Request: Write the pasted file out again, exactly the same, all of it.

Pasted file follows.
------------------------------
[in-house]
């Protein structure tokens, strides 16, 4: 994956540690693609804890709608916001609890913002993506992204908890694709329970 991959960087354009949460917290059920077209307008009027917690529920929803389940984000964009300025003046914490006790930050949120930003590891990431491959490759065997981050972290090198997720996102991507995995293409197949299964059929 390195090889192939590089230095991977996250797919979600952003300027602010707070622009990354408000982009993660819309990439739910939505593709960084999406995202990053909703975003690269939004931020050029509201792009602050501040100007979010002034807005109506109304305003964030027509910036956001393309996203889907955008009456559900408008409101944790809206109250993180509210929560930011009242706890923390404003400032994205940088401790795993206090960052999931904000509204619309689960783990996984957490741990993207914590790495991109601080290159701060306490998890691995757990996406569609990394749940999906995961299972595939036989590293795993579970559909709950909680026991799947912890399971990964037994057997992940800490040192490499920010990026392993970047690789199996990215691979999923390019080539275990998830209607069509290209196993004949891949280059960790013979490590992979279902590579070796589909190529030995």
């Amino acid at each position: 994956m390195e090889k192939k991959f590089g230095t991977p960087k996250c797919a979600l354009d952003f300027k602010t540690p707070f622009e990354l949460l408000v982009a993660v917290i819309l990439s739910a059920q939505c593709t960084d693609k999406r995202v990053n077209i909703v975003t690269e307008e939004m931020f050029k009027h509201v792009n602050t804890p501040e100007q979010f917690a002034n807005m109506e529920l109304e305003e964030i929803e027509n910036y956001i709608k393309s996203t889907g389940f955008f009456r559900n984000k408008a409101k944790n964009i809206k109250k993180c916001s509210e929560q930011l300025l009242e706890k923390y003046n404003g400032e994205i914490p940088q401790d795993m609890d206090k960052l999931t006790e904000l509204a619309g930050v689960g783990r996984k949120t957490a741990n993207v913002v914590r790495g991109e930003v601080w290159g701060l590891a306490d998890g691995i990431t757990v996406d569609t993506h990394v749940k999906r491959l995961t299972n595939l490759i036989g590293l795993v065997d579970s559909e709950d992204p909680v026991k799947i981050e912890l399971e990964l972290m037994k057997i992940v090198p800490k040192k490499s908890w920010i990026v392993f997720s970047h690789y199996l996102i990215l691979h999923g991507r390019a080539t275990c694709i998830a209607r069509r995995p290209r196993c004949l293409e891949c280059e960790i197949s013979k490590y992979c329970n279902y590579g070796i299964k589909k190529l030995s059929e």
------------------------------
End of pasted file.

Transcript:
[in-house]
């Protein structure tokens, strides 16, 4: 994956540690693609804890709608916001609890913002993506992204908890694709329970 991959960087354009949460917290059920077209307008009027917690529920929803389940984000964009300025003046914490006790930050949120930003590891990431491959490759065997981050972290090198997720996102991507995995293409197949299964059929 390195090889192939590089230095991977996250797919979600952003300027602010707070622009990354408000982009993660819309990439739910939505593709960084999406995202990053909703975003690269939004931020050029509201792009602050501040100007979010002034807005109506109304305003964030027509910036956001393309996203889907955008009456559900408008409101944790809206109250993180509210929560930011009242706890923390404003400032994205940088401790795993206090960052999931904000509204619309689960783990996984957490741990993207914590790495991109601080290159701060306490998890691995757990996406569609990394749940999906995961299972595939036989590293795993579970559909709950909680026991799947912890399971990964037994057997992940800490040192490499920010990026392993970047690789199996990215691979999923390019080539275990998830209607069509290209196993004949891949280059960790013979490590992979279902590579070796589909190529030995």
């Amino acid at each position: 994956m390195e090889k192939k991959f590089g230095t991977p960087k996250c797919a979600l354009d952003f300027k602010t540690p707070f622009e990354l949460l408000v982009a993660v917290i819309l990439s739910a059920q939505c593709t960084d693609k999406r995202v990053n077209i909703v975003t690269e307008e939004m931020f050029k009027h509201v792009n602050t804890p501040e100007q979010f917690a002034n807005m109506e529920l109304e305003e964030i929803e027509n910036y956001i709608k393309s996203t889907g389940f955008f009456r559900n984000k408008a409101k944790n964009i809206k109250k993180c916001s509210e929560q930011l300025l009242e706890k923390y003046n404003g400032e994205i914490p940088q401790d795993m609890d206090k960052l999931t006790e904000l509204a619309g930050v689960g783990r996984k949120t957490a741990n993207v913002v914590r790495g991109e930003v601080w290159g701060l590891a306490d998890g691995i990431t757990v996406d569609t993506h990394v749940k999906r491959l995961t299972n595939l490759i036989g590293l795993v065997d579970s559909e709950d992204p909680v026991k799947i981050e912890l399971e990964l972290m037994k057997i992940v090198p800490k040192k490499s908890w920010i990026v392993f997720s970047h690789y199996l996102i990215l691979h999923g991507r390019a080539t275990c694709i998830a209607r069509r995995p290209r196993c004949l293409e891949c280059e960790i197949s013979k490590y992979c329970n279902y590579g070796i299964k589909k190529l030995s059929e």